US 4745018 A
Irradiation of FRP surfaces by means of pulsed eximer lasers of from about 180 to 260 nm to etch or to photo ablative decompose the surface of the FRP parts without causing changes in the matrix of the FRP parts increases the adhesive potential of FRPs to structural adhesives. Thus, the bond between FRP parts is strengthened.
1. The method which comprises irradiating the surface of FRP parts with a pulsed eximer laser operating at from about 180 to 260 nm to etch or to photo ablative decompose the surfaces of the FRP parts without causing change in the FRP matrix, coating the treated surface of at least one part with an adhesive selected from the group consisting of epoxy based adhesives and polyurethane based adhesives, joining the adhesive coated and treated part and a treated part together so that the adhesive is sandwiched between the treated surfaces of the parts and curing and heat treating the same for from about 90 to 120 minutes at a temperature of from about 100 to 150° C. to form a strong adhesive bond between the parts.
2. The method according to claim 1 where the adhesive is an epoxide based adhesive.
3. The method according to claim 1 where the adhesive is a polyurethane based adhesive.
4. The method according to claim 1 where said eximer laser is selected from the group consisting of ArF (193 nm), KrCl (222 nm) and KrF (249 nm), XeCL (308 nm) and XeF (350 nm) eximer lasers.
5. The method according to claim 4 where the adhesive is an epoxide based adhesive.
6. The method according to claim 4 where the adhesive is a polyurethane based adhesive.
7. The product produced by the method of claim 1.
8. The product produced by the method of claim 2.
9. The product produced by the method of claim 3.
10. The product produced by the method of claim 4.
11. The product produced by the method of claim 5.
12. The product produced by the method of claim 6.
This invention relates to bonding together FRP parts which can be used in the manufacture of automobile, truck and other vehicles and products.
Parts manufactured from fiber reinforced polyester (FRP) parts are frequently bonded to other FRP parts or metal parts through the use of polyurethane adhesives. It has been common practice to treat the surfaces to be bonded by sanding and/or by wiping with a primer solution. Typically this primer solution consists of a diisocyanate in methylene chloride (2%). It has been shown by surface spectroscopy that methylene chloride removes a layer of low molecular weight materials, mostly hydrocarbons, from the FRP surface. The diisocyanate can then react with the FRP surface and the polyurethane adhesive.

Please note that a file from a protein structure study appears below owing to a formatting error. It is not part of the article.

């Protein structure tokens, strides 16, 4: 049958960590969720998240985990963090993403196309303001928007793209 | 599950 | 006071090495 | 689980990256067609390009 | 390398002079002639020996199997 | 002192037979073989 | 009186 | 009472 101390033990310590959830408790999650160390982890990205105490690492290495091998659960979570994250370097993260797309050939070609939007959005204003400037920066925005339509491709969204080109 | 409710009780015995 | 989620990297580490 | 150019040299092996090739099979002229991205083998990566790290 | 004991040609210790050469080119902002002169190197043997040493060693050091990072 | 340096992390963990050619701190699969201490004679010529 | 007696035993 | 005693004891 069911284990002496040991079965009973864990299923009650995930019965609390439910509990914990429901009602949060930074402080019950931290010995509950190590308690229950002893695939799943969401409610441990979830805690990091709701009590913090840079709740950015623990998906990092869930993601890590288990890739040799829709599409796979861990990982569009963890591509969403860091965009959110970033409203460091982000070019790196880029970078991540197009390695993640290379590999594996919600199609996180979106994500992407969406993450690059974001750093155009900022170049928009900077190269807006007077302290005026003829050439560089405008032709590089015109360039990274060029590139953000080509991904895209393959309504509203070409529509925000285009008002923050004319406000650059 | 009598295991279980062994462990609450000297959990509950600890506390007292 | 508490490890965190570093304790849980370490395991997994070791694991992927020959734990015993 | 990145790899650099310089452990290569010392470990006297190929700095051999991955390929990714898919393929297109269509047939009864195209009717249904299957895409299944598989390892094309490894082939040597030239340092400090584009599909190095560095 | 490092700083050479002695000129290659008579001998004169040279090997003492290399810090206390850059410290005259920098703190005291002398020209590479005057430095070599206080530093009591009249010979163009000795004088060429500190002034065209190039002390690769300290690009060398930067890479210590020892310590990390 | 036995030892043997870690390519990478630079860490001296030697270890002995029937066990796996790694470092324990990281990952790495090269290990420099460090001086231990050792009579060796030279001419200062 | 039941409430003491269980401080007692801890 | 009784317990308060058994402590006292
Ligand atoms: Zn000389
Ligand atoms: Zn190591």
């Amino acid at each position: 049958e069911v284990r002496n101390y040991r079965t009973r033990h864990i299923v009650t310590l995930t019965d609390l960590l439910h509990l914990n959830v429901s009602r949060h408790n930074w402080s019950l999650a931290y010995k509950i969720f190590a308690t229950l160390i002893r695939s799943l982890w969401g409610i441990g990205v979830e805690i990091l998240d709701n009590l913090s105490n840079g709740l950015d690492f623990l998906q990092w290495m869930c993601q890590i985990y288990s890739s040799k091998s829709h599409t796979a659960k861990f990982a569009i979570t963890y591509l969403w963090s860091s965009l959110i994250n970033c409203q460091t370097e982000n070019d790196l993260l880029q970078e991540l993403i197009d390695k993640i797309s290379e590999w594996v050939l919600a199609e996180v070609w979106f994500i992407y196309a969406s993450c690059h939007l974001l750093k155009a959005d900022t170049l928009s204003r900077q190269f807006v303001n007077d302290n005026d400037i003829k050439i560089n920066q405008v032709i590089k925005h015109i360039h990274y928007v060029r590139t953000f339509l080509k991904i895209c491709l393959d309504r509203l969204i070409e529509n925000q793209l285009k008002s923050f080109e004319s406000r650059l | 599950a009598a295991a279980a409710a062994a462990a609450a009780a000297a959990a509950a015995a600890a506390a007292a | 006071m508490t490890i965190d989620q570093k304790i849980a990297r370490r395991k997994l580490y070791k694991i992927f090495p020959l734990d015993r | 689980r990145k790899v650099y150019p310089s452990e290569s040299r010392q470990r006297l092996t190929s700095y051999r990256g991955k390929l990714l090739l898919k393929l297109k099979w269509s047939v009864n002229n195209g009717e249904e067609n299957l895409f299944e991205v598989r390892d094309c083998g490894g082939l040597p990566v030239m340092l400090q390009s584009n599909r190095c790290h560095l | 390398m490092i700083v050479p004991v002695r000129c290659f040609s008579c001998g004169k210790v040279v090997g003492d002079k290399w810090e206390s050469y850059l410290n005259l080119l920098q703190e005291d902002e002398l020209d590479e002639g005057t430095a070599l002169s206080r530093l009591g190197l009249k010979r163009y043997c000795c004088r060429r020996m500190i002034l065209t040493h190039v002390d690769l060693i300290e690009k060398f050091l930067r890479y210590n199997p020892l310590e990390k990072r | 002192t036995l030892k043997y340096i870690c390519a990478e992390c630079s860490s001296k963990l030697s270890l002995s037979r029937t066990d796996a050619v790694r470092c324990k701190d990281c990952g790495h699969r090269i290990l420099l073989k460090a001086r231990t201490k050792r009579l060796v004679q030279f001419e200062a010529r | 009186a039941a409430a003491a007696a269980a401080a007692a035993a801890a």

Without the use of such a treatment, long term adhesion strength is reduced and at times even initial adhesion strength is not adequate. However, methylene chloride and free isocyanates are not desirable materials to use in manufacturing. On the other hand sanding is labor-intensive and can cause environmental (dust) problems.
Eximer lasers, like other lasers, produce a beam of single-color light by using an electric current or flash lamp to pump energy into atoms or excite them. In a fraction of a second, the energy-sated atoms relax, ridding themselves of the excess energy by emitting a light wave. Most lasers use atoms or ions of one element, but the eximer laser works by exciting molecules of two atoms of different elements, such as argon and fluorine. Such molecules are called diatomic or dimers; the term eximer is a contraction of excited dimer. An excimer is a compound that has no stable ground state but that may have excited states when temporarily bound to other molecules.
See "Encyclopedia of Chemical Technology," Kirk-Othmer, Third Edition, Volume 14, John Wiley & Sons, New York, 1981, page 61.
In the semiconductor area, eximer based processes for lithography, film deposition, etching, doping and annealing have been developed. In materials processing, laser based cutting, drilling, marking techniques and photo ablative decomposition or etching have been developed. Znotins, "Industrial Applications of Eximer Lasers," from PAPER PRESENTED AT SPIE CONFERENCE 668 (56) LASER PROCESSING: FUNDAMENTALS, APPLICATIONS AND SYSTEMS ENGINEERING, QUEBEC CITY, CANADA, June 3-6, 1986.
Far-ultraviolet radiation (e.g. 185 nm from a mercury resonance lamp or 193 nm from a pulsed eximer laser) is highly effective in modifying the surfaces of a variety of polymers because of its short penetration depth (<3000Å) and its high (>0.1) quantum yield for bond breaking. With continuous low-level irradiation at 185 nm in the presence of specific gases functional groups can be introduced on the surface while etching is kept at a low rate. In contrast, the pulsed laser radiation at 193 nm causes ablative photodecomposition leading to a surface showing negligible reaction with the surrounding atmosphere. This process can be conveniently used in controlled etching of polymers such as poly(methyl methacrylate), poly(ethyleneterephthalate), polyimide and polycarbonate. nm =nanometer. Srinivasan et al, "Polymer," 1985, Vol. 26, August (Conference Issue), pages 1297-1300.